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In Search of America Hardcover – Illustrated, September 3, 2002


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Product Details

  • Hardcover: 307 pages
  • Publisher: Hyperion; 1 edition (September 3, 2002)
  • Language: English
  • ISBN-10: 0786867086
  • ISBN-13: 978-0786867080
  • Product Dimensions: 1.1 x 9.4 x 10.6 inches
  • Shipping Weight: 3.7 pounds
  • Average Customer Review: 3.8 out of 5 stars  See all reviews (6 customer reviews)
  • Amazon Best Sellers Rank: #509,896 in Books (See Top 100 in Books)

Editorial Reviews

From Publishers Weekly

Anchorman Jennings and television producer Brewster illuminate contemporary American society with six stories, set in six different locations, examining central themes of American life: race, government, business, immigration, religion and culture. Each section is buttressed by thematically related sidebars and full-color illustrations. The battle in a South Carolina town to have creationism added to the public school biology curriculum is viewed in the context of the ongoing struggle between religion and science in America, and the chapter is supplemented by a discussion of the Scopes trial, the often overlooked complexity of Thomas Jefferson's ideas on religion and state and a look at the battle over textbooks in Texas. Another chapter focuses on attempts to revive the downtown of predominantly black Gary, Ind., thus highlighting the role of race in America. A look at Frito-Lay's efforts to market potato chips around the world underscores the role of business in America and its attempt to spread "the gospel of the free market" to undeveloped countries. The presentation is highly polished, and the authors report nonjudgmentally on various points of view in each controversy. But the authors do reach an optimistic conclusion that, indeed, the principles laid down by the founders 225 years ago "still form the essence of the American identity." (One-day laydown Sept. 3) Forecast: Major ABC promotion, a $500,000 national print ad campaign and the airing of the multipart TV program of the same title September 3-9, as well as the Jennings name, will make this a bestseller like the authors' last collaboration, The Century.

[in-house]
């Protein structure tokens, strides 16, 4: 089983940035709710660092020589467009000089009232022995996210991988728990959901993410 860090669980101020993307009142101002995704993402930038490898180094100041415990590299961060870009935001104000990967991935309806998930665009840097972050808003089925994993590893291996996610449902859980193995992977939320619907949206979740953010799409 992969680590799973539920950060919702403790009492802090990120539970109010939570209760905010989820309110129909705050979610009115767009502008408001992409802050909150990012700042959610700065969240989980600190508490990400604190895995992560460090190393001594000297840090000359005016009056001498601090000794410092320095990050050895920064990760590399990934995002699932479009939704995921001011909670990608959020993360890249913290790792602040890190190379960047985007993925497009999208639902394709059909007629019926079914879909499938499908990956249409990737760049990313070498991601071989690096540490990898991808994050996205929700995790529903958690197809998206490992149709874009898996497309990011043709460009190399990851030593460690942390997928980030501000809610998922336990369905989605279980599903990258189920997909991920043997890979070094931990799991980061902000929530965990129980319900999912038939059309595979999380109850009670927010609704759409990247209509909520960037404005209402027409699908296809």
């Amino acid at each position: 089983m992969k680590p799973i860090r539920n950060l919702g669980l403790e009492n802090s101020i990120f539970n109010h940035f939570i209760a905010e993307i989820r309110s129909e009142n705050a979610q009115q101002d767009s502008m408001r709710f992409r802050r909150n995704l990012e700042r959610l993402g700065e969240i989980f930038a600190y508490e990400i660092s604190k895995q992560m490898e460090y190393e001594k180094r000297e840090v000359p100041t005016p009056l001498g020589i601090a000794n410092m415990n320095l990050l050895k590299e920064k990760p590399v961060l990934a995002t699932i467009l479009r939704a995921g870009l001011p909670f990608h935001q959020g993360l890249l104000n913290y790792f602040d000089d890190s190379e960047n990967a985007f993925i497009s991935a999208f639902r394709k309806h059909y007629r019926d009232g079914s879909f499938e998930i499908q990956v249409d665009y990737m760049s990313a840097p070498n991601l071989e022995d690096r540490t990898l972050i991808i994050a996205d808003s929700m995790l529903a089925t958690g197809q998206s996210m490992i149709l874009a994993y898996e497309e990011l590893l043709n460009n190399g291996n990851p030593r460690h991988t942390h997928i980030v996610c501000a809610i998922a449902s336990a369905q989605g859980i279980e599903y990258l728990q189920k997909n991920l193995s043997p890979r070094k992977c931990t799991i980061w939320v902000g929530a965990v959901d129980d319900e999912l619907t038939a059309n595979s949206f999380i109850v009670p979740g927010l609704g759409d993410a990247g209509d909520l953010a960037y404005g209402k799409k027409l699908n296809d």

Copyright 2002 Reed Business Information, Inc.

From Library Journal

In this companion to an ABC series that aired in September, authors Jennings and Brewster, who teamed up so successfully to write The Century and The Century for Young People, take the reader on a journey through contemporary America. Examining challenges to the nation's founding ideals, they focus on six cases from widely scattered locations, first as a contemporary problem and then in historical context. In South Carolina the creation vs. evolution debate becomes a discussion of the separation of church and state. A conference in Washington, DC, becomes a stage for the perennial argument between a strong federal government and states' rights. Gary, IN, is a city that reminds us of the inequality that still exists among the races. In Plano, TX, modern business practices are juxtaposed against early American entrepreneurs. In Boulder, CO, a high school production of the musical Hair provides a backdrop for a look at popular culture and Americans' methods of raising their children. Finally, Salt Lake City is the setting for America's historical stand on immigration and its effect on our population. With a number of sidebars, this journalistic account raises thought-provoking questions. The authors believe that the Founding Fathers' structure has endured and that it will serve us well in the future. Recommended for most public libraries.
Grant A. Fredericksen, Illinois Prairie Dist. P.L., Metamora
Copyright 2002 Reed Business Information, Inc.

Customer Reviews

3.8 out of 5 stars
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Most Helpful Customer Reviews

41 of 45 people found the following review helpful By Barron Laycock HALL OF FAME on September 12, 2002
Format: Hardcover